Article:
Boating is all about water — both on the inside and the outside of a boat. The water outside a vessel mostly provides the pleasure part. Water in tanks aboard a boat, however, can be a tricky commodity to handle. 

If you are planning a one-day voyage on a small runabout, there may be only a fuel tank aboard, so dealing with freshwater or sewage holding tanks is not a concern. However, depending on the size of the boat, trip length, and number of passengers, it may be good to have a portable marine toilet (also called the head) available on board.  

On the other hand, those planning to charter a power cruiser or cruising sailboat for an extended voyage with several passengers have more to deal with, including drinking water quality and managing sewage holding tank odors and pump-out procedures. 

Depending on voyage length, holding tanks may have to be emptied, which has some manageable legal implications. Boat charterers should develop an understanding of the onboard water and sewage system operation and procedures for safely refilling water tanks and discharging sewage holding tanks. This knowledge will make a trip much more enjoyable by keeping onboard water flowing and holding tanks odor-free.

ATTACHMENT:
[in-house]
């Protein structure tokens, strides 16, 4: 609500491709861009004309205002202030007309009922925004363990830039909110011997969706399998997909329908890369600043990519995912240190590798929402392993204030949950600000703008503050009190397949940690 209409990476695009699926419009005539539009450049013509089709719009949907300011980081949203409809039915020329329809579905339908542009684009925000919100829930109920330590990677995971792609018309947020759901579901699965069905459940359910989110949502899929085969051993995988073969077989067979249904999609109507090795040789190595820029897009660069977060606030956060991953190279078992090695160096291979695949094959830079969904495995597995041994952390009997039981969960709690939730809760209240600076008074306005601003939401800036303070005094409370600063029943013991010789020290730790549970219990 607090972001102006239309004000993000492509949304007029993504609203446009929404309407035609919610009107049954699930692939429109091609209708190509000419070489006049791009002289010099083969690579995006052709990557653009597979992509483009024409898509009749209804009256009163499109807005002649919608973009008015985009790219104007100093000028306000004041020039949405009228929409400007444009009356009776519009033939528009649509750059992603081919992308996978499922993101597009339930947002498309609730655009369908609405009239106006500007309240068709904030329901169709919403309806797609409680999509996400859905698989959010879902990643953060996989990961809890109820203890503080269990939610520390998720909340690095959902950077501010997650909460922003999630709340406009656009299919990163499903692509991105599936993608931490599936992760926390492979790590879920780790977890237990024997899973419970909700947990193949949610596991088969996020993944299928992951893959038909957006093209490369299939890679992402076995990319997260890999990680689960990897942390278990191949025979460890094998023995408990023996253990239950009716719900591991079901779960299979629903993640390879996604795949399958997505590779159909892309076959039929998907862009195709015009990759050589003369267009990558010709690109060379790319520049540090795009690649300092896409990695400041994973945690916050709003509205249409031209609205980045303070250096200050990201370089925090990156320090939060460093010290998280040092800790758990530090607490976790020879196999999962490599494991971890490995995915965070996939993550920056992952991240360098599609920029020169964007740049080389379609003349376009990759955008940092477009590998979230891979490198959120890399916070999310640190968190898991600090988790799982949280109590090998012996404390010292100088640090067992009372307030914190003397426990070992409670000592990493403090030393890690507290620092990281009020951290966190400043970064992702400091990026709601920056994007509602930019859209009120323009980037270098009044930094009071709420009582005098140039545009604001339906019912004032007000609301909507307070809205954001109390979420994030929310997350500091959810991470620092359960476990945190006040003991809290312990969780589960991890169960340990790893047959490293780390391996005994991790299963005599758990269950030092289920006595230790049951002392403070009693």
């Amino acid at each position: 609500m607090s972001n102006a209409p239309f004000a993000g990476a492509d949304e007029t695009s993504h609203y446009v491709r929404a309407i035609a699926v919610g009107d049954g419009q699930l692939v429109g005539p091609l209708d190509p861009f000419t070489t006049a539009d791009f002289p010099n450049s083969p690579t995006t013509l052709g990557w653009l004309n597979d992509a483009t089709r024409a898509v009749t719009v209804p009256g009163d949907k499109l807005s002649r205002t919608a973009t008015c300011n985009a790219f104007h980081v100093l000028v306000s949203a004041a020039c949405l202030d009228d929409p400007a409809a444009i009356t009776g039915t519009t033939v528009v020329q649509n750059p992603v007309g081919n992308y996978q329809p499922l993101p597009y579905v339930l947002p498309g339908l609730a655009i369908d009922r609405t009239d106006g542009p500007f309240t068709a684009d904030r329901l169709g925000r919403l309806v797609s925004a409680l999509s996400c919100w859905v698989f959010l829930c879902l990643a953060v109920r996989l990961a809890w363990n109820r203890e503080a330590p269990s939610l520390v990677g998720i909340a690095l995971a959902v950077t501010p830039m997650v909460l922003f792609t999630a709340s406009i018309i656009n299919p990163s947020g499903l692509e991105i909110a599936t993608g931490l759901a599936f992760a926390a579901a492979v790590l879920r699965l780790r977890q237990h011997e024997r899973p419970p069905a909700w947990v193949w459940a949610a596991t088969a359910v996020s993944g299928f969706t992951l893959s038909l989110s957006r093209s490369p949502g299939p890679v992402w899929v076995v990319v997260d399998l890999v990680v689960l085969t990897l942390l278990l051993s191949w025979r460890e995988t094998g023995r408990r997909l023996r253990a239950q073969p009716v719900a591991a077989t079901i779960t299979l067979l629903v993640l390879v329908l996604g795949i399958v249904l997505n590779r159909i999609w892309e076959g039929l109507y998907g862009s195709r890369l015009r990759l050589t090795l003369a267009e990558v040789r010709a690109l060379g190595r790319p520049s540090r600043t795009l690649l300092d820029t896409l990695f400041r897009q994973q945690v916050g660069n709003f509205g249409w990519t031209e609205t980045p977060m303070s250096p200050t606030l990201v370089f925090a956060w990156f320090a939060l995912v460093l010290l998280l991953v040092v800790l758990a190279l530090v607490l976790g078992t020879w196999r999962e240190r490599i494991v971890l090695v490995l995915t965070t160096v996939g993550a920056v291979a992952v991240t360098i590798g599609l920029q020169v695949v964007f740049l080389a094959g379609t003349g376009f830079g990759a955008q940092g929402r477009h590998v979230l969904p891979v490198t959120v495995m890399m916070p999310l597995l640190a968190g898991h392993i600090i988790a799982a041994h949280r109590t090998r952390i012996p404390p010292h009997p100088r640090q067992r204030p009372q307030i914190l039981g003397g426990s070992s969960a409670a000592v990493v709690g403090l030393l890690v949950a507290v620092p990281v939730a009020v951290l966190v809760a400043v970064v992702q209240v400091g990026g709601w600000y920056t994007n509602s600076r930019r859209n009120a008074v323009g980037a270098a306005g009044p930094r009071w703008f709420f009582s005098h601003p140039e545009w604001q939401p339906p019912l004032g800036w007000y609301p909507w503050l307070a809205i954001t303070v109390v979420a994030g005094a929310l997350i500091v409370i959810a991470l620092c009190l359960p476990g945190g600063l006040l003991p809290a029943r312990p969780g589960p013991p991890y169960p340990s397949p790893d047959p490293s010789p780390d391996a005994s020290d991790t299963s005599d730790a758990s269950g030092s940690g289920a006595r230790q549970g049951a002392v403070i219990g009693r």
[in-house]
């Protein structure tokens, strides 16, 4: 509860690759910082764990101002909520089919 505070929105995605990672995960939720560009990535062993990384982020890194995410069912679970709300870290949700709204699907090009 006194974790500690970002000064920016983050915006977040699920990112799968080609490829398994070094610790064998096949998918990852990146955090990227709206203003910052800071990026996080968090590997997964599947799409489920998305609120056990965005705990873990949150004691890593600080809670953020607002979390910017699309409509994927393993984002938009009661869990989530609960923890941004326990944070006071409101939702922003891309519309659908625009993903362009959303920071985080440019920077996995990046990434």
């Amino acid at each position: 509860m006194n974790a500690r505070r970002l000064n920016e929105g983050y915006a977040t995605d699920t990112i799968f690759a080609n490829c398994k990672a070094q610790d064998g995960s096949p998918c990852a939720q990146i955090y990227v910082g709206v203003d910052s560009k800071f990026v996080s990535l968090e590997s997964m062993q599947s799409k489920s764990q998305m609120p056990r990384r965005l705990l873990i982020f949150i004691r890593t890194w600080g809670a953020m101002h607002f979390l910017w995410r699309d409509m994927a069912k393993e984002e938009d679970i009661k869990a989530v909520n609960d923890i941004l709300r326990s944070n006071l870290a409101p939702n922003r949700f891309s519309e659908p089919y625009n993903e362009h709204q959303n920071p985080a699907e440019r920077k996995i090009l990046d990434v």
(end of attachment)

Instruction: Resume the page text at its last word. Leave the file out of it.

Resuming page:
The best source of information for learning how onboard water and sewage systems operate is to ask the boat owner or chartering firm representative. Consulting the owner’s manual is also a smart step to take, as well as understanding regulations governing sewage discharge at sea. 

Onboard Freshwater Tank Maintenance 

Most water quality issues are caused by algae, bacteria, or mold in tanks. These issues are easily resolved by using household chlorine bleach to disinfect the tanks. Water clarity, taste, and odor can largely depend on the source: water from a well, cistern, municipal treatment, or reverse osmosis system may retain some of its inherent qualities. Tips to keep in mind about freshwater tanks:   

  • As part of a pre-departure checklist, determine how long potable (drinkable) water has been in the tanks. Smell the water from a faucet and taste it using a clear tumbler.  
  • Determine the location of the freshwater tank, filing port(s), and pump equipment. Know the specific directions for refilling. Make absolutely certain that fuel is not pumped into the freshwater tank!       
  • Advise passengers about the importance of conserving potable water and using only what is needed during a voyage. 
  • Boiling water can remove water impurities and improve taste. Another option is to stow bottled water on board, but remember every bottle or container adds weight to the boat.  
  • If water quality degrades during a cruise, consider using household bleach (without perfumes, dyes, and other additives) to disinfect the tanks. The general rule is to add about one teaspoon of bleach for each 10 gallons of water. After adding the bleach, agitate the tank manually or take the boat for a short spin. Run faucets or other outlets to dissipate the bleach odor. 

Managing Onboard Sewage